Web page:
A daring though sometimes tangled argument for using genetics to mend the consequences of inequality.



Behavioral geneticist Harden considers the luck of the draw involved with DNA.

Harden, a professor of psychology at the University of Texas, treads a veritable minefield by venturing into a field whose discourse has been dominated by eugenics and White supremacists. Nature doles out genetic advantages, which can be measured by a weighted “polygenic” score. Those with higher scores usual experience better results in life: health, higher levels of satisfaction, and substantially higher lifetime earnings. “You didn’t get to pick your parents,” writes the author, “and that applies just as much to what they bequeathed you genetically as what they bequeathed you environmentally.” Having that polygenic array is akin to winning the lottery, just as having biological parents at home who read aloud and otherwise nurture curiosity and learning builds on that luck. Drawing on twin studies, Harden examines differences within families and within populations, skirting the unhappy reality that most genetics research, as she acknowledges, “does not just disproportionately study White people. It also is disproportionately conducted by White people.” In other words, we need broader data to disprove the notion that one race—a meaningless concept in biology—is superior to another. Working her way through some difficult science in a somewhat repetitive explication, Harden proposes that identifying the lottery winners is one thing. What remains is to put this body of scientific study to work to mitigate the less desirable effects of the social inequalities that result when one segment of the population has better access to wealth than others. As she notes, “the heritability of child cognitive ability is lowestfor children raised in poverty and highest for children from rich homes.” It’s a discussion fraught with political as much as scientific considerations, and Harden diligently fights a desperate battle to enlist science to serve progressive social reform.

A daring though sometimes tangled argument for using genetics to mend the consequences of inequality.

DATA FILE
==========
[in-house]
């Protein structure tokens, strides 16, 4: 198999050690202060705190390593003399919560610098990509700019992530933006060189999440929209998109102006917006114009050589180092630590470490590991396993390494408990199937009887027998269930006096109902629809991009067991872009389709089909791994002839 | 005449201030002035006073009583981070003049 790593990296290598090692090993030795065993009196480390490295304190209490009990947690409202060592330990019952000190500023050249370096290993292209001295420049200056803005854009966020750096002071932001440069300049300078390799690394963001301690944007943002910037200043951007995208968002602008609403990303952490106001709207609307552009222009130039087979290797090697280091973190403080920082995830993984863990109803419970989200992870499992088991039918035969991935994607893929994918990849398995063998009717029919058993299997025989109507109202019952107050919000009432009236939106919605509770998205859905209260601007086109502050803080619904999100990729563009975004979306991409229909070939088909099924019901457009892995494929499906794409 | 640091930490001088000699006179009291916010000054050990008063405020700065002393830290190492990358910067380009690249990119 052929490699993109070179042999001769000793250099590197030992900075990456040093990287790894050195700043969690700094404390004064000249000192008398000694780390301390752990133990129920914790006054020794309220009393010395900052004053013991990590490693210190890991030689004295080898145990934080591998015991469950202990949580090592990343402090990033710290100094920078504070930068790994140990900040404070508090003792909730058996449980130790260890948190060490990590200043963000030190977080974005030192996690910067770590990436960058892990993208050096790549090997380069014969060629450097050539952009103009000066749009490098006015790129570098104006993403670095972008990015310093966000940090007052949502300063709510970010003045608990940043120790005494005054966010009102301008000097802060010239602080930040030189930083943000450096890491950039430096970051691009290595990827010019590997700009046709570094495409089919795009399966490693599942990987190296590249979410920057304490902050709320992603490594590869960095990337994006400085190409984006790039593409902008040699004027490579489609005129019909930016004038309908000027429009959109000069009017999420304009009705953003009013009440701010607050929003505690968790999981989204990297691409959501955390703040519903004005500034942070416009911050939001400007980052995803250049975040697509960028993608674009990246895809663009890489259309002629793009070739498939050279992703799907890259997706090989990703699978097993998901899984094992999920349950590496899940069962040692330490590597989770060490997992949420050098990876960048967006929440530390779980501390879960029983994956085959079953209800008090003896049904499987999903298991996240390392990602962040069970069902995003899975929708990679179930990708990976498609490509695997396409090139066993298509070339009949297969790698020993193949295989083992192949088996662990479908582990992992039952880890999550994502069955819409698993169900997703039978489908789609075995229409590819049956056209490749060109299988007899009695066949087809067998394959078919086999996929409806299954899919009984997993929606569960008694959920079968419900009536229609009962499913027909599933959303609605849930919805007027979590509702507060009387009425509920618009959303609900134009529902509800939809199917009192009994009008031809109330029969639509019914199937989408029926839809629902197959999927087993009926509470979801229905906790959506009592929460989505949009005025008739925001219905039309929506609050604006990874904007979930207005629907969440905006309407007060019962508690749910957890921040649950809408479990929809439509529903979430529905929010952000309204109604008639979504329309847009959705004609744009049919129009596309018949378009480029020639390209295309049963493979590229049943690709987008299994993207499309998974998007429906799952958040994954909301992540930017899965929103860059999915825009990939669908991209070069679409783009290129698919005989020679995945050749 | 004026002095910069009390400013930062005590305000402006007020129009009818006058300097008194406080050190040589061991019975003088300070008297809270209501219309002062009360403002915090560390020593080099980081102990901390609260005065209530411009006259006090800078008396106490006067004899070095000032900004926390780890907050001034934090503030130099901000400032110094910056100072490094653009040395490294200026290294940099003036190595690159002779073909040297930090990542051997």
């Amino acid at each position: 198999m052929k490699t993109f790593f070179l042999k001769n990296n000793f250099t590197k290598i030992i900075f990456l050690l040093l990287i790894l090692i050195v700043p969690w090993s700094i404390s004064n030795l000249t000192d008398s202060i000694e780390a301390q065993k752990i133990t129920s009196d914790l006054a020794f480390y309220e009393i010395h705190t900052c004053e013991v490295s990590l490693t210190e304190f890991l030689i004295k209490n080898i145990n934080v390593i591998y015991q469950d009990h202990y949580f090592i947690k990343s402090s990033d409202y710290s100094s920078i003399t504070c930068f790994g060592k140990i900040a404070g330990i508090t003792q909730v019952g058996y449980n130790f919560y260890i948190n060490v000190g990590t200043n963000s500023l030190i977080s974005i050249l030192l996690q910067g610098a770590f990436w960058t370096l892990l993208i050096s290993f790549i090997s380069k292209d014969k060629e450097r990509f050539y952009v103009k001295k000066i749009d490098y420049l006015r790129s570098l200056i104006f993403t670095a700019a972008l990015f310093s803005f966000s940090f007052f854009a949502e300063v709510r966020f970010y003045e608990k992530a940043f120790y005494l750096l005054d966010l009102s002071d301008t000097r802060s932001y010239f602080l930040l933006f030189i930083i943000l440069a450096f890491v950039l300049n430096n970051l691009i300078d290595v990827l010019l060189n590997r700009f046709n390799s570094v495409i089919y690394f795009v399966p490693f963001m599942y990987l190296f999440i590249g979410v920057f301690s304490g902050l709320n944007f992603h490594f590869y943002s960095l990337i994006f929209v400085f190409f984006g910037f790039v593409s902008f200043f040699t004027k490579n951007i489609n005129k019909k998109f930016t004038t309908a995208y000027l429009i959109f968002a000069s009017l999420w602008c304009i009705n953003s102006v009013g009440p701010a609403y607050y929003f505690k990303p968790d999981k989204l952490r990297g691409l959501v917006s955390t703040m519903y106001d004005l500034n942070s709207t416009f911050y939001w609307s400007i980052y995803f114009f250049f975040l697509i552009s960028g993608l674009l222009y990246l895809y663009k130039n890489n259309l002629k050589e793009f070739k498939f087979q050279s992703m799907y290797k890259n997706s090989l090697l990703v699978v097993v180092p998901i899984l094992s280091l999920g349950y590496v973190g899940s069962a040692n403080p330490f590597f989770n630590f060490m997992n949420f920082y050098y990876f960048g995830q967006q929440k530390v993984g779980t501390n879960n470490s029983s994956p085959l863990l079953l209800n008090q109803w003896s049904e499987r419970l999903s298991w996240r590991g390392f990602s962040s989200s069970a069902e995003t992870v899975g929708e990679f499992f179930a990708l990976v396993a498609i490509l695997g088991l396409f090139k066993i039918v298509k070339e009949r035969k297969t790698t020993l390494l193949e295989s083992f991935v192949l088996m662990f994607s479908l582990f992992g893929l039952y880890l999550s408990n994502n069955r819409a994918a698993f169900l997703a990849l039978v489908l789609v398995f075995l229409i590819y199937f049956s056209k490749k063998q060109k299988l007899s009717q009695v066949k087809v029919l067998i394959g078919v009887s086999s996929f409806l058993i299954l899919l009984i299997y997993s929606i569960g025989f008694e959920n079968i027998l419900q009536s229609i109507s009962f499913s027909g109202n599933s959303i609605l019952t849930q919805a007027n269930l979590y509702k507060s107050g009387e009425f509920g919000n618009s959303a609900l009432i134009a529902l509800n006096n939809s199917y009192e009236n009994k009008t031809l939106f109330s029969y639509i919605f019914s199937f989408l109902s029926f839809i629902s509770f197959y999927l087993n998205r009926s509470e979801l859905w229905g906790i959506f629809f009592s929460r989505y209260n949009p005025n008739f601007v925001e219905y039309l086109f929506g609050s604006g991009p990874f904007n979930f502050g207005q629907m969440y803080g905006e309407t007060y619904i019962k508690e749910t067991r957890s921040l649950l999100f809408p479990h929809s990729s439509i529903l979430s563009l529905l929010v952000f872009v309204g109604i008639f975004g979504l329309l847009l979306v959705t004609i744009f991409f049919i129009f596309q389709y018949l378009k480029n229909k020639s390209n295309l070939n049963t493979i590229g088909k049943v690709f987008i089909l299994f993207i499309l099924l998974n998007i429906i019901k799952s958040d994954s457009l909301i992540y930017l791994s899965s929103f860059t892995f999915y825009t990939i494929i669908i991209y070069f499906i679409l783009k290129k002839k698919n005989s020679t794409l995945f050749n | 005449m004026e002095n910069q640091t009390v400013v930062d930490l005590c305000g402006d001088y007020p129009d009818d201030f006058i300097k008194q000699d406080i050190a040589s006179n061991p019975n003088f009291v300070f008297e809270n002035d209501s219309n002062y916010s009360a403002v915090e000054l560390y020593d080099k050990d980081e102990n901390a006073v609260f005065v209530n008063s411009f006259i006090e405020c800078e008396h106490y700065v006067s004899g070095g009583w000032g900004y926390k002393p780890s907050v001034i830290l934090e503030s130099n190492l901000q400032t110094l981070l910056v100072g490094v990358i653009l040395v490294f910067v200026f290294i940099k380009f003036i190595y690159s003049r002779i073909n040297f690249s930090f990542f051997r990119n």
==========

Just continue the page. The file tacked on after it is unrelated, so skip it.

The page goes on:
Pub Date: Sept. 21, 2021

ISBN: 978-0-691-19080-8

Page Count: 312

Publisher: Princeton Univ.

Review Posted Online: Sept. 17, 2021

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A quirky wonder of a book.



A Peabody Award–winning NPR science reporter chronicles the life of a turn-of-the-century scientist and how her quest led to significant revelations about the meaning of order, chaos, and her own existence.

Miller began doing research on David Starr Jordan (1851-1931) to understand how he had managed to carry on after the 1906 San Francisco earthquake destroyed his work. A taxonomist who is credited with discovering “a full fifth of fish known to man in his day,” Jordan had amassed an unparalleled collection of ichthyological specimens. Gathering up all the fish he could save, Jordan sewed the nameplates that had been on the destroyed jars directly onto the fish. His perseverance intrigued the author, who also discusses the struggles she underwent after her affair with a woman ended a heterosexual relationship. Born into an upstate New York farm family, Jordan attended Cornell and then became an itinerant scholar and field researcher until he landed at Indiana University, where his first ichthyological collection was destroyed by lightning. In between this catastrophe and others involving family members’ deaths, he reconstructed his collection. Later, he was appointed as the founding president of Stanford, where he evolved into a Machiavellian figure who trampled on colleagues and sang the praises of eugenics. Miller concludes that Jordan displayed the characteristics of someone who relied on “positive illusions” to rebound from disaster and that his stand on eugenics came from a belief in “a divine hierarchy from bacteria to humans that point[ed]…toward better.” Considering recent research that negates biological hierarchies, the author then suggests that Jordan’s beloved taxonomic category—fish—does not exist. Part biography, part science report, and part meditation on how the chaos that caused Miller’s existential misery could also bring self-acceptance and a loving wife, this unique book is an ingenious celebration of diversity and the mysterious order that underlies all existence.